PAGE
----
Asia-Pacific telcos face broadband challenge

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Asia-Pacific telcos face broadband challenge

Slower growth as mature markets reach saturation.

Telecoms service providers in parts of Asia-Pacific are seeking new ways to boost revenue as subscriber growth tails off.

"Growth is slowing in the more mature markets of Australia and Singapore, while Korea and to a lesser extent Taiwan are approaching saturation," said Nathan Burley, an analyst with telecoms consultancy Ovum. 

Asia is home to some 40 percent of the world's broadband Internet users, according to data from researchers at Australian consultancy Paul Budde Communication. 

Revenues earned from each broadband user for the region's incumbent telcos declined by an average of eight percent from 2005 to 2006, Ovum found.

Asia's traditional Internet providers have been slow to expand the average income generated per subscriber by offering attractive value-added services.

"Operators are changing their broadband strategies to counter this saturation," explained Burley.

"They are attempting to up-sell users to higher value plans, introducing more value-added services such as IPTV, video-on-demand and innovative pricing plans. "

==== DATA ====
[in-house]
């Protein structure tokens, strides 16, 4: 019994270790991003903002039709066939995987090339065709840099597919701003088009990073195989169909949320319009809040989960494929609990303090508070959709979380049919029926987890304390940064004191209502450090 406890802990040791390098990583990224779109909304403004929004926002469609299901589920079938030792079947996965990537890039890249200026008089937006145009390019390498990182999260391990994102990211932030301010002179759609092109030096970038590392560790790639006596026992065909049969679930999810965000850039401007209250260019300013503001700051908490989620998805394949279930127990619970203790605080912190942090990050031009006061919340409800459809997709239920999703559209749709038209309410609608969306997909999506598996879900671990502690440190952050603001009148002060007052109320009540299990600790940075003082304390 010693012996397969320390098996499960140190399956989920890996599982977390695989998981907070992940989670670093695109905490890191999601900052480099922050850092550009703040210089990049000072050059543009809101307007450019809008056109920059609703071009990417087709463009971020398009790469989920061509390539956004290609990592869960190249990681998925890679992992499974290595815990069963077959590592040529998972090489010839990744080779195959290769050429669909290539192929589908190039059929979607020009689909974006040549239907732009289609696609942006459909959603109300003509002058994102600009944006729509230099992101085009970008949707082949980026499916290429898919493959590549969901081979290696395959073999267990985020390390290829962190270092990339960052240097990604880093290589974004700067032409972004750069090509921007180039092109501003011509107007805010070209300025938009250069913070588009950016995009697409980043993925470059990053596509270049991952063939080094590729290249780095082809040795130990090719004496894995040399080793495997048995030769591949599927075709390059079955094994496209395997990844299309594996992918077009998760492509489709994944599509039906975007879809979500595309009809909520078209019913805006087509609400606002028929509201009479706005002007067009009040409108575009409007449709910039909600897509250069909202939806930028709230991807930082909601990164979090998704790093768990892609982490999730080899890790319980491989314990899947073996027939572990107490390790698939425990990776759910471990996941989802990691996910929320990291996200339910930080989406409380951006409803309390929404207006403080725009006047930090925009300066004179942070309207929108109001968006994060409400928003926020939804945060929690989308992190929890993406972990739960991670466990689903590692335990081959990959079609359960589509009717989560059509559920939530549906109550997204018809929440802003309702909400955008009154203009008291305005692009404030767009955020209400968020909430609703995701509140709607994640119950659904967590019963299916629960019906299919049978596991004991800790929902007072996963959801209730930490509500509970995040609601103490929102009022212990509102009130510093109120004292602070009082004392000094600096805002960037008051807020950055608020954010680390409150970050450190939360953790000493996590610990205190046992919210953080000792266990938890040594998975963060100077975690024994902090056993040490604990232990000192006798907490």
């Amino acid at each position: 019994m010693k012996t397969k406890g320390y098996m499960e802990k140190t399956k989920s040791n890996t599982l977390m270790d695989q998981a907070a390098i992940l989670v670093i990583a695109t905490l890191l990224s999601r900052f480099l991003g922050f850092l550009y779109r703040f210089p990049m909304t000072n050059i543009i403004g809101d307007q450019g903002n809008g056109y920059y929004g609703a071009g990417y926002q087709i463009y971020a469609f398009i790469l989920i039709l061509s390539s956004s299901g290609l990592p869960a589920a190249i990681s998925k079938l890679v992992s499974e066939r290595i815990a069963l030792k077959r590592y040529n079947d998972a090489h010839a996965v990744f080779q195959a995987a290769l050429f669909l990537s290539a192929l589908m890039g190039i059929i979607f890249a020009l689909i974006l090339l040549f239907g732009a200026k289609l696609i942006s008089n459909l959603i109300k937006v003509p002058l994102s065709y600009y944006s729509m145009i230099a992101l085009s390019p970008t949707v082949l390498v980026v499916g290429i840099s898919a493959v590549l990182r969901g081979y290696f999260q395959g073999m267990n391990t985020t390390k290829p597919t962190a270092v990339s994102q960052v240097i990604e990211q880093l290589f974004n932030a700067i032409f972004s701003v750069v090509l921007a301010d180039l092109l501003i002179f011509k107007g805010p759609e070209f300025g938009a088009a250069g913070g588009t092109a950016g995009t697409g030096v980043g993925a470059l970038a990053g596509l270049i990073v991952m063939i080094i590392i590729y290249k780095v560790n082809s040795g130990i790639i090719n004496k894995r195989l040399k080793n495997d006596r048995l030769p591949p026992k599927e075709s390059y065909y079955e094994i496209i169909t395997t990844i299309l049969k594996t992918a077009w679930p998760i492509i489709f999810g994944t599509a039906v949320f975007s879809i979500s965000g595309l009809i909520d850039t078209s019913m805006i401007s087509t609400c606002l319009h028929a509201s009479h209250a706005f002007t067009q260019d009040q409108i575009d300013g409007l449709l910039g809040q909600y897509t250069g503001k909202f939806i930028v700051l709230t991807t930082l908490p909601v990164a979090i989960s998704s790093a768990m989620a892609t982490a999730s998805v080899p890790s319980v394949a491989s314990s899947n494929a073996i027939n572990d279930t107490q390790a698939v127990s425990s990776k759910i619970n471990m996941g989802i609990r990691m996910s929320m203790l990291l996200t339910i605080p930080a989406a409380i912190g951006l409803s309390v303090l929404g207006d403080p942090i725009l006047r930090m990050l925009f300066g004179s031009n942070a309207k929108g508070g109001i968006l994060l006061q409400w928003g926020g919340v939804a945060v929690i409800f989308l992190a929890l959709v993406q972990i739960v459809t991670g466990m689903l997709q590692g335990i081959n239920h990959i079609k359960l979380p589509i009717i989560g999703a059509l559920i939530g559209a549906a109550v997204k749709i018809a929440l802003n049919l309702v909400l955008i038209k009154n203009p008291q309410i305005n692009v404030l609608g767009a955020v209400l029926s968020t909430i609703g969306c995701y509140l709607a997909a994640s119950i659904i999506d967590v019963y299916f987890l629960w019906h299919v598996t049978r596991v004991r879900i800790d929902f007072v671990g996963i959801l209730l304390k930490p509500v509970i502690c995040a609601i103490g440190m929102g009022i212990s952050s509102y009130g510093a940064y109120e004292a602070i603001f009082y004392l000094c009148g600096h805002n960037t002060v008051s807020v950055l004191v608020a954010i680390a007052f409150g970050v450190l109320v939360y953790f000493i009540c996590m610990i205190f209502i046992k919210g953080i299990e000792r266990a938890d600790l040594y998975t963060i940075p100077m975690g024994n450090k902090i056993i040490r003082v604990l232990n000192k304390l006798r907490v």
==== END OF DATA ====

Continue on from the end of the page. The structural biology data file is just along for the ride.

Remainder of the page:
However, basic access charges, rather than services, still account for most broadband revenue growth in the region, according to Ovum's research.

The incumbent telcos face declining revenues from the former cash cow of fixed-line calls as fixed and mobile competitors bite into this market, a phenomenon known as fixed-to-mobile substitution.

"Fixed-to-mobile substitution is continuing to advance and there is very little new copper being installed," Ovum reported.

This lack of spending on traditional fixed-line infrastructure will have a significant impact on broadband access methods in the region, Burley predicts.

"Future broadband connections are likely to be wireless," he said. "Coupled with high mobile penetration, it is increasingly unlikely that a PC with a fixed Internet connection will be the way that the internet goes mass market."

As phone subscribers reduce the number of fixed-line calls they make, or even jump ship entirely, incumbent telcos are struggling to make up the shortfall with broadband service charges.

Ovum found that regional telcos' average revenue for fixed-line services, including the traditional phone network and broadband connections, fell 1.1 percent from 2005 to 2006.

While some of the region's less mature economies and developing markets are still expanding, and continue to have strong potential for broadband service providers, there remain numerous barriers which may hobble growth.

"Many countries suffer from low PC and wire-line penetration, limited broadband availability and high prices," said Burley.
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